InvestmentsMay 2 2013

HMRC to tackle ‘unintended’ trust distribution compulsion

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ByMichael Trudeau

HM Revenue and Customs has proposed amending its regulations in relation to investment trust distributions to remove an “unintended consequence” which acted to oblige firms to distribute income from their realised capital profits.

In a consultation paper published on its website, HMRC states that changes introduced under Finance Act 2011 scrapped a strict restriction on distributing realised profits to allow flexibility for trusts that had accumulated income deficits in excess of their income for a given period.

This restriction meant that where a trust has brought forward accumulated deficits which are larger than income for a given accounting period, they were prevented from distributing capital to investors.

However, due to a another rule that requires trusts to distribute 85 per cent of all income for any accounting period, the effect of this rule change was to “force” trusts in these circumstances to distribute profits.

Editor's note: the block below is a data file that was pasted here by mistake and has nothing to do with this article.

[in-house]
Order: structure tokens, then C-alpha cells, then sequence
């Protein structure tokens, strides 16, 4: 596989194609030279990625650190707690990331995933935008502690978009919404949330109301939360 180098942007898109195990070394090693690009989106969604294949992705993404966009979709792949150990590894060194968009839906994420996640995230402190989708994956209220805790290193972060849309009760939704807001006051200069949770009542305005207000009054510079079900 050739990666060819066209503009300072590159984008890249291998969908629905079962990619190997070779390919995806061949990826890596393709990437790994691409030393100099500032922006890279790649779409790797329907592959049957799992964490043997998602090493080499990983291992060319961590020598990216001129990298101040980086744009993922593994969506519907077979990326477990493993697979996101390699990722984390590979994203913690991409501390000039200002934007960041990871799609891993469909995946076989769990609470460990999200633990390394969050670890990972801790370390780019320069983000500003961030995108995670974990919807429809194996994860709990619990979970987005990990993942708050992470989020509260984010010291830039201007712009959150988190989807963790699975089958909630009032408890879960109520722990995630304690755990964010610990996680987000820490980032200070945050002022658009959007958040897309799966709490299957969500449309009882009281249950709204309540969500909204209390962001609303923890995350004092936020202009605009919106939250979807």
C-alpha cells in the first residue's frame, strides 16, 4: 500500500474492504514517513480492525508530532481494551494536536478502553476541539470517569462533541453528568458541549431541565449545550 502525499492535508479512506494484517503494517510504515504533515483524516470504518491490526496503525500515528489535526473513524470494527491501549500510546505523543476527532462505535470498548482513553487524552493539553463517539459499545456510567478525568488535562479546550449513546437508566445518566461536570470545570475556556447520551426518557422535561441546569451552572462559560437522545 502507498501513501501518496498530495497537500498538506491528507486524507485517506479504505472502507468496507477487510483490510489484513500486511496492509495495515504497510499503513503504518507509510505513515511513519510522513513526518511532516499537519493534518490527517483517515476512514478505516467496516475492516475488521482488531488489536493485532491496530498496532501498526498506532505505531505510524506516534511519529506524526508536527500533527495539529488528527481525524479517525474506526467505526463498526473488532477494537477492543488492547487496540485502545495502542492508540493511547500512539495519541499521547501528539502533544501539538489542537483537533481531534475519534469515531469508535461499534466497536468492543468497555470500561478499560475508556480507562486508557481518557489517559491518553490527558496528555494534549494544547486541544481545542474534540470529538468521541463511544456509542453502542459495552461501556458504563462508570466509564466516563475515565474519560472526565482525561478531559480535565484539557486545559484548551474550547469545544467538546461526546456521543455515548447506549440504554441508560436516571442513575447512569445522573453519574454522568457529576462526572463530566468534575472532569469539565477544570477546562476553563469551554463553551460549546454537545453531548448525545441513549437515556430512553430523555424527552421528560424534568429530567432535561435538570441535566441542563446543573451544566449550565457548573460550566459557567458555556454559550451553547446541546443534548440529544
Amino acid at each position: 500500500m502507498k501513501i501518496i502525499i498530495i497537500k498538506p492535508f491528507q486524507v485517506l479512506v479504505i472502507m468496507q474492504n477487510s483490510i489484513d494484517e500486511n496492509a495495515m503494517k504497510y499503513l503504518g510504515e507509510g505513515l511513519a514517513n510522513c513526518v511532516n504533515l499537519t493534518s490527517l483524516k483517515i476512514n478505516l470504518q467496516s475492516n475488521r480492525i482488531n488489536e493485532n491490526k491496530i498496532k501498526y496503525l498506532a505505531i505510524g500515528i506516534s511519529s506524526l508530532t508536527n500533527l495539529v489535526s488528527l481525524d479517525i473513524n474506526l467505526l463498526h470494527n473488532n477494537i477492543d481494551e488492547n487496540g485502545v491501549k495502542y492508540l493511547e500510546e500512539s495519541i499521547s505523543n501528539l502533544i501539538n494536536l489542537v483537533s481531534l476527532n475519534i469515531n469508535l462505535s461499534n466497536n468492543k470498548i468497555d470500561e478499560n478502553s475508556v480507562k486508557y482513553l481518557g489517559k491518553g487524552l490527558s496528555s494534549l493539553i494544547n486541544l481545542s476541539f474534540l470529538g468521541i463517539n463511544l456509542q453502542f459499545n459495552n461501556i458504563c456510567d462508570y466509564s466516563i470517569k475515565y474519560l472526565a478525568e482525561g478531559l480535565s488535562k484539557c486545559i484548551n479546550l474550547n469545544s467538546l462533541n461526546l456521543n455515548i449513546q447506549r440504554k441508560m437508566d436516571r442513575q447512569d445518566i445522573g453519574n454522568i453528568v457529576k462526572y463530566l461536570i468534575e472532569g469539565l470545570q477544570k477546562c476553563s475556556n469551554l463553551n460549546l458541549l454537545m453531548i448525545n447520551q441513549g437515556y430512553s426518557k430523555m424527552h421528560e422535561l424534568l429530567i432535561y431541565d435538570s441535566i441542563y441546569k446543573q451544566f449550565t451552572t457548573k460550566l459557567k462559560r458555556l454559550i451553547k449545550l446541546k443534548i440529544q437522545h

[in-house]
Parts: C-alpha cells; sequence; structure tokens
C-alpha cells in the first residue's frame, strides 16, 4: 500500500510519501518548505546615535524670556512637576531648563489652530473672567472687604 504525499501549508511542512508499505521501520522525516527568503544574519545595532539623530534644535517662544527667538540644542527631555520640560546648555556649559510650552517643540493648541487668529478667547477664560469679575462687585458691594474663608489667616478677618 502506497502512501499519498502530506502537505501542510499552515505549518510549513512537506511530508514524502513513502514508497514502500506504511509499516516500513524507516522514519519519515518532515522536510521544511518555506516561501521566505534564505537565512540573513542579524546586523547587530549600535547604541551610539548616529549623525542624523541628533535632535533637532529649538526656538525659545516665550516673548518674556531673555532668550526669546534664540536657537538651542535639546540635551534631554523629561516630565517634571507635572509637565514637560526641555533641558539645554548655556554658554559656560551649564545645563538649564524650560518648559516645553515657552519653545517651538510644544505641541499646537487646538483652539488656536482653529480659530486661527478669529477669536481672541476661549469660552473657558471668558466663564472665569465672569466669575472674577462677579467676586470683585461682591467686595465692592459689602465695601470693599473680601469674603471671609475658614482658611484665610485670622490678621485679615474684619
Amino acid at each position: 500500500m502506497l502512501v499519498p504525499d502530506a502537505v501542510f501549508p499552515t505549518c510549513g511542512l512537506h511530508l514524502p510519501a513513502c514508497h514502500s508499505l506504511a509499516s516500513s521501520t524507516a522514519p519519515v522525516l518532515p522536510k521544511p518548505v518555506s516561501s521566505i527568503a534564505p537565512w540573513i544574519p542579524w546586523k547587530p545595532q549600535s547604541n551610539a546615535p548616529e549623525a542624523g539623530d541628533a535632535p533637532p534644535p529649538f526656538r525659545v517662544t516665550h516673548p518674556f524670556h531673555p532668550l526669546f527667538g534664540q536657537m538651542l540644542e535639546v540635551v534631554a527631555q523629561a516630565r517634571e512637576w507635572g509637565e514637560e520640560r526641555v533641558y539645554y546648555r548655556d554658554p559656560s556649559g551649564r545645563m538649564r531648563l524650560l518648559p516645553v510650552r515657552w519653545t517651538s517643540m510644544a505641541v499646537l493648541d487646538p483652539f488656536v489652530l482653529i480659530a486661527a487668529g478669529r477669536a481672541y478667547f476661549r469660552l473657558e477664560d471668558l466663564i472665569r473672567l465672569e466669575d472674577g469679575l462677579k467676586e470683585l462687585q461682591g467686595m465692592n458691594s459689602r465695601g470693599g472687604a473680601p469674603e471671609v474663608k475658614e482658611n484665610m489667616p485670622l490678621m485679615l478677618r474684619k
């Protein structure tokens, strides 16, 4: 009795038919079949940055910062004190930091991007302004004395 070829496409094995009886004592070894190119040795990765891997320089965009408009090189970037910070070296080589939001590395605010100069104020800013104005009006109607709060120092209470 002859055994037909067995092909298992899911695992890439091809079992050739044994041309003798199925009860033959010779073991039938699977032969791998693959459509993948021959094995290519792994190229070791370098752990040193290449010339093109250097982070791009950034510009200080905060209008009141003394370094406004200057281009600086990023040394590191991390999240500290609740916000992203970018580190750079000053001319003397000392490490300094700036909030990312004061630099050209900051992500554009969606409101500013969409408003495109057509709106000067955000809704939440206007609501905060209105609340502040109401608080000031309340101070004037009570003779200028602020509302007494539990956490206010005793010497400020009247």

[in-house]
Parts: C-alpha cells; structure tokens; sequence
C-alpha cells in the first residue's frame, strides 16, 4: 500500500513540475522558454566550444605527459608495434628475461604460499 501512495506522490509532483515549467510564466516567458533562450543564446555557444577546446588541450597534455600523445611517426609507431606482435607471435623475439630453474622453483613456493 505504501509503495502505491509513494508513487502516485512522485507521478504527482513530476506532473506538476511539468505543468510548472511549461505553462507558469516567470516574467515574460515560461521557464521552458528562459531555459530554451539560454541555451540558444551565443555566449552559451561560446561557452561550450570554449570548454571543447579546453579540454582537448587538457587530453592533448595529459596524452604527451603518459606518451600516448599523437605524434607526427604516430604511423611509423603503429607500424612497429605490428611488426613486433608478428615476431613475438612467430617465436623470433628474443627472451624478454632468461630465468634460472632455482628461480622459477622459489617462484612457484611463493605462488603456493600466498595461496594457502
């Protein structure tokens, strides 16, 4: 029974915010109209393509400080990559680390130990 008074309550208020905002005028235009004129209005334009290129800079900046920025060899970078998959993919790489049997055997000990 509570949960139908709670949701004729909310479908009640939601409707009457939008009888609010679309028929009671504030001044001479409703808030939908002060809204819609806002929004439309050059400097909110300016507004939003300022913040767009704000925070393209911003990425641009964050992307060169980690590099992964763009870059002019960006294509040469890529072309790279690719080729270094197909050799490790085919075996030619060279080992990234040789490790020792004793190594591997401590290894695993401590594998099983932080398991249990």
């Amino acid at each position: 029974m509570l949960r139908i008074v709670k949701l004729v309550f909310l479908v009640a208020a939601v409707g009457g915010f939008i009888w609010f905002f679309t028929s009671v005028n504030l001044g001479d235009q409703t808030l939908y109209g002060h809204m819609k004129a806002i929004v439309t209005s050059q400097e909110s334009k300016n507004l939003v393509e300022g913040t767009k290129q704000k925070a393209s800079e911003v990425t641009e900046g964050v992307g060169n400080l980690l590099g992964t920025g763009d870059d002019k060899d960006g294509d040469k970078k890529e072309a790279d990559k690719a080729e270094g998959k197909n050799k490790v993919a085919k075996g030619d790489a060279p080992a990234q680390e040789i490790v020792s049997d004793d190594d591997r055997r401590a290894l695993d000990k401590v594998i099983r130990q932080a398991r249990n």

HMRC said this was an “unintended consequence” of the rule change, which was designed merely to offer the option of such distributions.

Investment trusts, which are regulated in the same way as other listed companies, are forced to distribute income due to an exception they enjoy from corporation tax on any chargeable gains.

As investors are individually taxed on gains arising from trading of their holdings in trusts, this exemption prevents a “double layer of taxation”.

The paper states: “Whilst the intention of the changes was to permit distributions from capital profits, it was not intended to force a distribution from capital profits.”

The consultation period will last for a period of four weeks.

Additional reporting by Ashley Wassall